NASHVILLE, Tenn. (WTVF) — Speaker of the House Cameron Sexton filed eight critical bills that could reach the floor before Republicans and Democrats during this week's special session.
Some legislators have filed some bills that are similar in nature to what Sexton wrote. All 78 will have first reading Tuesday night, followed by second reading on Wednesday morning. They will then go off to committees. Of the 78 bills filed for the special session, several mimic each other in wording and purpose.
Sexton explained the impetus of his some bills, while waving off the concern some businesses have over proposed legislation dealing with vaccine status.
"I haven't looked at all the bills that have been filed," Sexton said. "But we are working through legislation. Last week we passed the 'Texas model' on the House side, and I think what we will do is very similar to that. I don't think it meets the definition of what businesses are worried about."
Most recently in Texas, that state's lawmakers didn't follow along with Gov. Greg Abbott to not allow vaccine mandates for Texas entity's, including private businesses. Currently, an executive order banning all vaccine mandates has stayed in place.
Previously on Wednesday, Democrats have already responded to the slew of bills filed and to the special session itself.
"I think this is a manufactured crisis," House Minority Leader Karen Camper, D-Memphis, said. "I think we can deal with all of this — every bill he's filed — when we come back in January. "There's nothing overly urgent about them. I think we are wasting taxpayer dollars. It's a political agenda. This is a group of people — the speaker in particular — as long as I have known them, that businesses should be allowed to run their businesses the way that they want. And now to come back and what I see is the big hand of government — that they are totally against with their own principles and everything they say the believe in — is no longer valid. That is what this says to me."
Here's what Sexton wants to accomplish:
- Sexton wrote two bills that would effectively punish district attorney generals for not enforcing executive orders and rules in emergency proclamations. It would also require a pro tem district attorney to oversee the law that the DA refused to prosecute. In a separate bill, he would also like those DAs to incur a financial civil penalty for not doing enforcing orders. This could affect the likes of some DAs in Middle Tennessee. One recent example is Nashville District Attorney General Glenn Funk, who said in August he will not prosecute local school officials who violate Gov. Bill Lee’s executive order that requires school districts to allow parents to opt out of mask mandates. Cameron said prosecutors have discretion, but they didn't have the right to say they wouldn't abide by it.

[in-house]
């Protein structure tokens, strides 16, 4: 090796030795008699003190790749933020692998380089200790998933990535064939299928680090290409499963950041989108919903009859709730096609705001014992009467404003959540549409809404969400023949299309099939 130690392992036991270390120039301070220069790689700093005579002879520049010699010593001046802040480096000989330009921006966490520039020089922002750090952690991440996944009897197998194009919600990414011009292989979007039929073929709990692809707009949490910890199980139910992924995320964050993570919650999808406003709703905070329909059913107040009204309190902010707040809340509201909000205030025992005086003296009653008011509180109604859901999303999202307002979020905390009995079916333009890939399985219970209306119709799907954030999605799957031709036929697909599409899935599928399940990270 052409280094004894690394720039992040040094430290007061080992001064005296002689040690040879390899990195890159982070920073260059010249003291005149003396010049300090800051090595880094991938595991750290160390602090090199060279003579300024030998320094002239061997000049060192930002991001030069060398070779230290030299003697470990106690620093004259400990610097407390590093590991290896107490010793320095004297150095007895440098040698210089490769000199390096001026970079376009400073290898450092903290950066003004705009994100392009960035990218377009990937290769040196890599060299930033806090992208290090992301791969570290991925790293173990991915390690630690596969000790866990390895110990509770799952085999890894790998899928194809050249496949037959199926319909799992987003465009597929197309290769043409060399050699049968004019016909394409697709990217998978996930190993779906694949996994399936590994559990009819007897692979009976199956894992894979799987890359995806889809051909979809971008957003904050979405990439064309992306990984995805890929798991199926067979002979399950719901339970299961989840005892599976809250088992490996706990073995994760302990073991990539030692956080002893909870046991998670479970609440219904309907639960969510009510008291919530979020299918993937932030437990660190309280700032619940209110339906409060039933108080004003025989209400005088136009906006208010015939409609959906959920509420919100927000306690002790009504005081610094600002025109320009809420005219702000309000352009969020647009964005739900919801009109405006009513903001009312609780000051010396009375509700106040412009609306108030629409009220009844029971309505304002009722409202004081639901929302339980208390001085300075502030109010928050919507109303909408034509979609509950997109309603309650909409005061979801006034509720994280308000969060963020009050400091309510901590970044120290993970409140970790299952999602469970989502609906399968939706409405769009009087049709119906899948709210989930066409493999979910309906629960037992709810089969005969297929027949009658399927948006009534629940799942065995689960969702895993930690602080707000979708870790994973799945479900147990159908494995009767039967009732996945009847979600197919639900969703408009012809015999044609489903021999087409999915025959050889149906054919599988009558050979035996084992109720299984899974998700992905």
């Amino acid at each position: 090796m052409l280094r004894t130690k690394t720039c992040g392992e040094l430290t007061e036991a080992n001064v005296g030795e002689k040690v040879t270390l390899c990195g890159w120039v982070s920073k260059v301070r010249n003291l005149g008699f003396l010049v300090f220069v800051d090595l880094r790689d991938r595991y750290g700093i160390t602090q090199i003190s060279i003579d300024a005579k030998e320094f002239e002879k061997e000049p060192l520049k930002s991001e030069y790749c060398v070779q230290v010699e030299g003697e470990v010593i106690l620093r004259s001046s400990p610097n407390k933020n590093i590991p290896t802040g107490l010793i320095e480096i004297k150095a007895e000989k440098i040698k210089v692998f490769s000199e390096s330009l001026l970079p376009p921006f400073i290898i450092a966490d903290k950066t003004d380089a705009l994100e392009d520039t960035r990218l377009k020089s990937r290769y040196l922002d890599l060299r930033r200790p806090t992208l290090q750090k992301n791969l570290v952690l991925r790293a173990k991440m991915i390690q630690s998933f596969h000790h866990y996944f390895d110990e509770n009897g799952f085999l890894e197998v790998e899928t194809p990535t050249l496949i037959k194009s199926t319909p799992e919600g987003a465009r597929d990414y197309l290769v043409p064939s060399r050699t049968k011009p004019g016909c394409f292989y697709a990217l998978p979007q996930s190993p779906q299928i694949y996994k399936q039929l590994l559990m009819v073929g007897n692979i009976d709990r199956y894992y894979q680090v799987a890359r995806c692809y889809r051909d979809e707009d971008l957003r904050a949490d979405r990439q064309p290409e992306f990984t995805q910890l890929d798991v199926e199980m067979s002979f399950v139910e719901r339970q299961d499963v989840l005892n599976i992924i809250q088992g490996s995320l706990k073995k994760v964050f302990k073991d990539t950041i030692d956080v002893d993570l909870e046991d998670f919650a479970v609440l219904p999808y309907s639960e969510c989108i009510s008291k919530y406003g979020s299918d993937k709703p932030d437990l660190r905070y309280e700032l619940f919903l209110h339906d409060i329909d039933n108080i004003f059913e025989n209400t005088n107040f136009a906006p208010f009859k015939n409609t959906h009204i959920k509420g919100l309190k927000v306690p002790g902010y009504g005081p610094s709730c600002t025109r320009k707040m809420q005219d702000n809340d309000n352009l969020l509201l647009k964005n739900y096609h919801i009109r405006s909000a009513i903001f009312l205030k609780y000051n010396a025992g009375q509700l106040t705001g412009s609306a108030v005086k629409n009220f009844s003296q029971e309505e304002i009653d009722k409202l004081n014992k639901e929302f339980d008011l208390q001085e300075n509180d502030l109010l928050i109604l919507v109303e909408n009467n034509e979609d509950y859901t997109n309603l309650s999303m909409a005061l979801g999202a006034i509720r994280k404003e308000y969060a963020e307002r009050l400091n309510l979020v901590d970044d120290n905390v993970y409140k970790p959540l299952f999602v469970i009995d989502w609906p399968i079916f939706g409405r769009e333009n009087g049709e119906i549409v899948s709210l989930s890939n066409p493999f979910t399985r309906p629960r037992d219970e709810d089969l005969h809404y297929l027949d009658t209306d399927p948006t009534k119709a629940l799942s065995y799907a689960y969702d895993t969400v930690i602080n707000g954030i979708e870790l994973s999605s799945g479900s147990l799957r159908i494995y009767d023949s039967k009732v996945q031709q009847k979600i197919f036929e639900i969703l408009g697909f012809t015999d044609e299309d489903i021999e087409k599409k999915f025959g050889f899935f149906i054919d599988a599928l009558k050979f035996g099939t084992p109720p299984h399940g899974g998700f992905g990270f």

- Like the bill Republican Rep. Scott Cepicky, R-Maury County, filed, Sexton additionally filed another bill that would make school board races partisan. From the legislation's filing, push back started from school groups. Both the Tennessee School Board Association and the Tennessee Organization of School Superintendents supports nonpartisan school races. Cameron said the bill was important to plenty of members in both the House and the Senate.
- Not filed by any other legislator, Sexton would like to add cash as a form of eligible collateral for purposes of the collateral required to be pledged to secure public deposits.
- A bill from Sexton will also affect the governor's powers. It would decrease the time of a state emergency may continue under an executive order or proclamation issued by the governor from 60 days to 45 days.
- One bill filed by Sexton would provide the governor power over the health department. That bill would also allow for county mayors to file order on the basis of health and safety, and would allow the health commissioner exclusive authority to quarantine persons and businesses for purposes of COVID-19.
- Additionally filed by other members, this Sexton bill would allow former employees of a business to receive unemployment because they refused a COVID-19 vaccination. Sexton said he and other members think this is the "right way to go."
Like other legislation put forth by Republican members, Sexton's bill would prohibit government or a private business to ask for proof of vaccination. It additionally prohibits employers from taking action against those who do not get the vaccine or failing to hire an unvaccinated person. It's unclear how this would be reconciled with federal legislation requiring large businesses to have vaccine mandates.
This is a developing story that NewsChannel 5 will update with comments from legislators.